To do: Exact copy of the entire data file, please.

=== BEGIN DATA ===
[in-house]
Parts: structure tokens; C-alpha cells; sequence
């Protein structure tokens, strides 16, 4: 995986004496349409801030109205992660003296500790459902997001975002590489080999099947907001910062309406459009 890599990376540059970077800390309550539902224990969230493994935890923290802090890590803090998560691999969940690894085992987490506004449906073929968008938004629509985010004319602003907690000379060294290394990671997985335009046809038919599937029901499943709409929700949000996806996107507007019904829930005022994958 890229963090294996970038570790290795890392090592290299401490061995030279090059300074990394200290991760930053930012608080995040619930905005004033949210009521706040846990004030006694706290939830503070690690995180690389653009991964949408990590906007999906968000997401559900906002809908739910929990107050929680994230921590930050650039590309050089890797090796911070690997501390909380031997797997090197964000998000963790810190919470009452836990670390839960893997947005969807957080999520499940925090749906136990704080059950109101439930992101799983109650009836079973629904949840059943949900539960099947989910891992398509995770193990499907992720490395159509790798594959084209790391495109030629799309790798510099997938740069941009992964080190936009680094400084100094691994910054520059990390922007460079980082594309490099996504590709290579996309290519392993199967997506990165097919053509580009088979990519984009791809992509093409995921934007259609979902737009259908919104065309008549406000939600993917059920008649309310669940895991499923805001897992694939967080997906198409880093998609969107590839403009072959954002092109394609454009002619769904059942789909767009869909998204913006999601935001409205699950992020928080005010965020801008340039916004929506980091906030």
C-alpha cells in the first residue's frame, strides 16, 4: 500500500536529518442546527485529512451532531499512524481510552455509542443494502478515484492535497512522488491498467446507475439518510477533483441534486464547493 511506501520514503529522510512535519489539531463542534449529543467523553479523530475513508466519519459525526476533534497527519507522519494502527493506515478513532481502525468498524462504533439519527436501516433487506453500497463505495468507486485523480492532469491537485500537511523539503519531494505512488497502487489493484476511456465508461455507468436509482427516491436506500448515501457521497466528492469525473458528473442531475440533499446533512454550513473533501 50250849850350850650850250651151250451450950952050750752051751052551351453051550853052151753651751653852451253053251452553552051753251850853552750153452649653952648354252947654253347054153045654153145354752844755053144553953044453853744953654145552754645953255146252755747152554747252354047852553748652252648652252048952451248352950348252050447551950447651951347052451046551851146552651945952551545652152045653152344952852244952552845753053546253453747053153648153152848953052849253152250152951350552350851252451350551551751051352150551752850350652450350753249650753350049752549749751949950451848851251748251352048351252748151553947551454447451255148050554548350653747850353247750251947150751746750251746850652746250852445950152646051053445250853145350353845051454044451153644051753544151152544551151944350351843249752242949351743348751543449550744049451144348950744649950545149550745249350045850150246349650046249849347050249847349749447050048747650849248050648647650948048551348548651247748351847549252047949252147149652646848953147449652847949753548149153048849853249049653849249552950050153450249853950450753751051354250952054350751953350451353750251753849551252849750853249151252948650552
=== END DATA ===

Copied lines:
[in-house]
Parts: structure tokens; C-alpha cells; sequence
């Protein structure tokens, strides 16, 4: 995986004496349409801030109205992660003296500790459902997001975002590489080999099947907001910062309406459009 890599990376540059970077800390309550539902224990969230493994935890923290802090890590803090998560691999969940690894085992987490506004449906073929968008938004629509985010004319602003907690000379060294290394990671997985335009046809038919599937029901499943709409929700949000996806996107507007019904829930005022994958 890229963090294996970038570790290795890392090592290299401490061995030279090059300074990394200290991760930053930012608080995040619930905005004033949210009521706040846990004030006694706290939830503070690690995180690389653009991964949408990590906007999906968000997401559900906002809908739910929990107050929680994230921590930050650039590309050089890797090796911070690997501390909380031997797997090197964000998000963790810190919470009452836990670390839960893997947005969807957080999520499940925090749906136990704080059950109101439930992101799983109650009836079973629904949840059943949900539960099947989910891992398509995770193990499907992720490395159509790798594959084209790391495109030629799309790798510099997938740069941009992964080190936009680094400084100094691994910054520059990390922007460079980082594309490099996504590709290579996309290519392993199967997506990165097919053509580009088979990519984009791809992509093409995921934007259609979902737009259908919104065309008549406000939600993917059920008649309310669940895991499923805001897992694939967080997906198409880093998609969107590839403009072959954002092109394609454009002619769904059942789909767009869909998204913006999601935001409205699950992020928080005010965020801008340039916004929506980091906030």
C-alpha cells in the first residue's frame, strides 16, 4: 500500500536529518442546527485529512451532531499512524481510552455509542443494502478515484492535497512522488491498467446507475439518510477533483441534486464547493 511506501520514503529522510512535519489539531463542534449529543467523553479523530475513508466519519459525526476533534497527519507522519494502527493506515478513532481502525468498524462504533439519527436501516433487506453500497463505495468507486485523480492532469491537485500537511523539503519531494505512488497502487489493484476511456465508461455507468436509482427516491436506500448515501457521497466528492469525473458528473442531475440533499446533512454550513473533501 50250849850350850650850250651151250451450950952050750752051751052551351453051550853052151753651751653852451253053251452553552051753251850853552750153452649653952648354252947654253347054153045654153145354752844755053144553953044453853744953654145552754645953255146252755747152554747252354047852553748652252648652252048952451248352950348252050447551950447651951347052451046551851146552651945952551545652152045653152344952852244952552845753053546253453747053153648153152848953052849253152250152951350552350851252451350551551751051352150551752850350652450350753249650753350049752549749751949950451848851251748251352048351252748151553947551454447451255148050554548350653747850353247750251947150751746750251746850652746250852445950152646051053445250853145350353845051454044451153644051753544151152544551151944350351843249752242949351743348751543449550744049451144348950744649950545149550745249350045850150246349650046249849347050249847349749447050048747650849248050648647650948048551348548651247748351847549252047949252147149652646848953147449652847949753548149153048849853249049653849249552950050153450249853950450753751051354250952054350751953350451353750251753849551252849750853249151252948650552